San Francisco Chronicle: As six federal courts have recognized, President Trump’s efforts to prohibit Muslims from entering the country belong in history’s dustbin with the laws enacted a century ago to prevent Asian, Italian and Jewish immigration. Unfortunately, a faction of the U.S. Supreme Court appears eager to let the administration recycle the regrettable chapter.
Chicago Tribune: Because President Donald Trump failed to devise a reasonable and effective short-term travel ban, the U.S. Supreme Court stepped in Monday to help. And a good thing too. The checks-and-balances system exists to handle these moments.
Baltimore Sun: President Donald Trump called the Supreme Court’s decision to hear cases related to his ban on travel from six Muslim nations and to allow it to go into partial effect in the meantime “a clear victory.” But there’s nothing clear about it, either for his administration or for those who could be affected by it.
Raleigh News & Observer: The ominous possibilities in Donald Trump’s environmental policies now are seen in the EPA cutbacks. To start, buyouts have been offered to more than 1,200 employees agency-wide. Other cutbacks may affect as many as 700 nonprofit and state jobs in North Carolina’s Research Triangle.
Victorville Daily Press: Assemblymen Jay Obernolte of Hesperia, Vince Fong of Kern County and Tom Lackey of Palmdale, all Republicans, have authored legislation to put the California budget online in a push aimed at transparency. Though we think this is a noble effort that should be unanimously approved in both the Assembly and Senate, we doubt it will be.
Kansas City Star: The U.S. Supreme Court was correct when it ruled Monday that Missouri had violated the First Amendment by denying playground improvement funds to Trinity Lutheran Church in Columbia. The narrow decision makes sense. The broader issue of church-state separation, though, remains deeply unsettled.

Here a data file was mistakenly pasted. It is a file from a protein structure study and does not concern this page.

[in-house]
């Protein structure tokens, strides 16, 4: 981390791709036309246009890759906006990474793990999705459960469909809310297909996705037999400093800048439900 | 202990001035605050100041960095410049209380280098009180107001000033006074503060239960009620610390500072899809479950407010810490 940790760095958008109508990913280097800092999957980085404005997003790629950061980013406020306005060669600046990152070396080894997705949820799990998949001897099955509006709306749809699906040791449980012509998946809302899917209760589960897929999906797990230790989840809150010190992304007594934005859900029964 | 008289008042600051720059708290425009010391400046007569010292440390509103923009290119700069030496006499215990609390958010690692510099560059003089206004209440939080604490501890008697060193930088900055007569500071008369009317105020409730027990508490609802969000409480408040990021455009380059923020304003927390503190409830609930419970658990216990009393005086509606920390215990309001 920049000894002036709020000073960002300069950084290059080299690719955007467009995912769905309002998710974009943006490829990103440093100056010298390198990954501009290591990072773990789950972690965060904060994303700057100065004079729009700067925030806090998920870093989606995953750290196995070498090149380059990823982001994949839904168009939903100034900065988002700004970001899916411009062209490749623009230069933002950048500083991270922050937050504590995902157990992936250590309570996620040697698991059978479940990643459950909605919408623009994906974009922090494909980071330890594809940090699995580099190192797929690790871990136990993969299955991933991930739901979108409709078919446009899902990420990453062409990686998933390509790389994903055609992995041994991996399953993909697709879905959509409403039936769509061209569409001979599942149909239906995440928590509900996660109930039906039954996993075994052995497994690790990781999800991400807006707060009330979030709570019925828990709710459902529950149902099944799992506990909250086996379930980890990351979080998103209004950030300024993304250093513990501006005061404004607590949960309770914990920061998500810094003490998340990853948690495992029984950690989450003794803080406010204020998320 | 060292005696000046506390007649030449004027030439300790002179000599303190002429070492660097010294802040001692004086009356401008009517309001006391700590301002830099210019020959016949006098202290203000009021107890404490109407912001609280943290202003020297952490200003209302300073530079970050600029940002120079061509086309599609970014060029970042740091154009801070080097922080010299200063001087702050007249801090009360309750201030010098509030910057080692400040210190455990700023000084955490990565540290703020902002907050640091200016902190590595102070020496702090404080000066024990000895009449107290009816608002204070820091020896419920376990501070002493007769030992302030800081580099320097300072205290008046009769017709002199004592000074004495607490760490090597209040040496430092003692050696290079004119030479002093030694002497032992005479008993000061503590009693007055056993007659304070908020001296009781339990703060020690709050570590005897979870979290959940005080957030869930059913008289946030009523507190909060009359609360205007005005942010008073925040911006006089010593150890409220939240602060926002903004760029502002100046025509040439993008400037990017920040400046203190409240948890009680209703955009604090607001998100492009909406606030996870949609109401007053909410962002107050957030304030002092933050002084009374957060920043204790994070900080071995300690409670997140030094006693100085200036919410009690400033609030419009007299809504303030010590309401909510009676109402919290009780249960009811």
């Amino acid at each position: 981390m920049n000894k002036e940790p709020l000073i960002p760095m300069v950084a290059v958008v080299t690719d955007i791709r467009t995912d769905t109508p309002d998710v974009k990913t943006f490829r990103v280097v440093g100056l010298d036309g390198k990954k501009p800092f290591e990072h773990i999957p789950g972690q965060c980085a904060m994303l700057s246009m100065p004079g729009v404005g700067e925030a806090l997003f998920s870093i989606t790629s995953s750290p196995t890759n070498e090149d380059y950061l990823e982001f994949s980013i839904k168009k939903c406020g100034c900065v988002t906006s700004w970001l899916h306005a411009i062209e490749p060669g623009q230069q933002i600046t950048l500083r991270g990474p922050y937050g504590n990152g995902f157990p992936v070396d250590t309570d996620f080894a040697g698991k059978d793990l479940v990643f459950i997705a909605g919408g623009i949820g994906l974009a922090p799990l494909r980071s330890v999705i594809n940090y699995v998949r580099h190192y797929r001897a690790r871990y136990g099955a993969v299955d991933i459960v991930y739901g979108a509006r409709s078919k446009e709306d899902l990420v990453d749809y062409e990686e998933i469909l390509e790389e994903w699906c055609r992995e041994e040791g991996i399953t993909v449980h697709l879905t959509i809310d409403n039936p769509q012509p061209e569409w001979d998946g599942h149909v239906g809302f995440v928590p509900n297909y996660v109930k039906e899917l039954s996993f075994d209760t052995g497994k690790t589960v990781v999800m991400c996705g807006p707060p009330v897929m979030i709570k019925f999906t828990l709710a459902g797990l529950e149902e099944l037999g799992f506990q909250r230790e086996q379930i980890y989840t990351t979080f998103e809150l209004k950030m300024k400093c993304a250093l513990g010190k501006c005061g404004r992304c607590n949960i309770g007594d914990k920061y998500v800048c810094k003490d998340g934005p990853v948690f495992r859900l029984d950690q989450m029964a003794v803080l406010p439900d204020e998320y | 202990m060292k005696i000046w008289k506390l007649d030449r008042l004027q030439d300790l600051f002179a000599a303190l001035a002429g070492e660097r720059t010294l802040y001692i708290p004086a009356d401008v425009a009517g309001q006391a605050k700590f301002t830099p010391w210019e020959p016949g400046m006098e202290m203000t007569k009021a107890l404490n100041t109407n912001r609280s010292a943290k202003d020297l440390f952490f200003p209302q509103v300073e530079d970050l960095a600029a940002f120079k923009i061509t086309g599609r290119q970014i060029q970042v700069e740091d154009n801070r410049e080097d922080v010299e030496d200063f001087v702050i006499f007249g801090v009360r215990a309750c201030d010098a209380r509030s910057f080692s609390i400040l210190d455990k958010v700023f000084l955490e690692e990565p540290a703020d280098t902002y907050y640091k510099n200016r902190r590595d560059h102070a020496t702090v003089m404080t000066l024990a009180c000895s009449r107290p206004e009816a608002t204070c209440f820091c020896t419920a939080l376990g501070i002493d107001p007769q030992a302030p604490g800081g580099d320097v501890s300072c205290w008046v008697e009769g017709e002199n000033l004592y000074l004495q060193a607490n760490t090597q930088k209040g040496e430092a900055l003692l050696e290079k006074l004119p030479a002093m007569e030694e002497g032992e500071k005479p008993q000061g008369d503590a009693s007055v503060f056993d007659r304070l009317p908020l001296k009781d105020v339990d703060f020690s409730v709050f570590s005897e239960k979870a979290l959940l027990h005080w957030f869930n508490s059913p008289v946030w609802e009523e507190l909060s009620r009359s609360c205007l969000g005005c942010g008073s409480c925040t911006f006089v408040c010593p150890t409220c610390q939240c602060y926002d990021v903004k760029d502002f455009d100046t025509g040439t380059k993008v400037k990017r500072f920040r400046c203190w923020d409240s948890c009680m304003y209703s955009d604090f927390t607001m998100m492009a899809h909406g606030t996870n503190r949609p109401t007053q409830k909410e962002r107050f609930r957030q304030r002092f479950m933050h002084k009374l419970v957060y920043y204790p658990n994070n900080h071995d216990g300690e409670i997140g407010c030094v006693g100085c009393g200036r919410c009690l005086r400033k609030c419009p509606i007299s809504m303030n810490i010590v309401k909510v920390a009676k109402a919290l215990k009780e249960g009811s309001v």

Eugene Robinson: Senate Majority Leader Mitch McConnell is trying to ram through legislation that would return us to the days when hardworking families had to choose between seeing a doctor and paying the rent – legislation that will surely cost lives.
David Leonhardt: Republican senators who have doubts about the health care bill will face a career-defining choice.
David Brooks: Republican politicians could have created a better health care system that did not punish the poor. But there are two crucial differences between the conservative policy johnnies and GOP politicians.
Trudy Rubin: President Donald Trump clearly believes communing with autocrats is the key to a great deal. But based on Trump’s experience so far with the Saudi royal family, with Xi Jinping of China, and with Russia’s Vladimir Putin, the Big Man Doctrine has been a big bust.
Michael Gerson: Given the pace of change in our time, the 22nd century is almost unimaginable.
“Ford (Motor Co.’s) greed shows why international companies must be reined in.” – Bill Jurkovich, Citrus Heights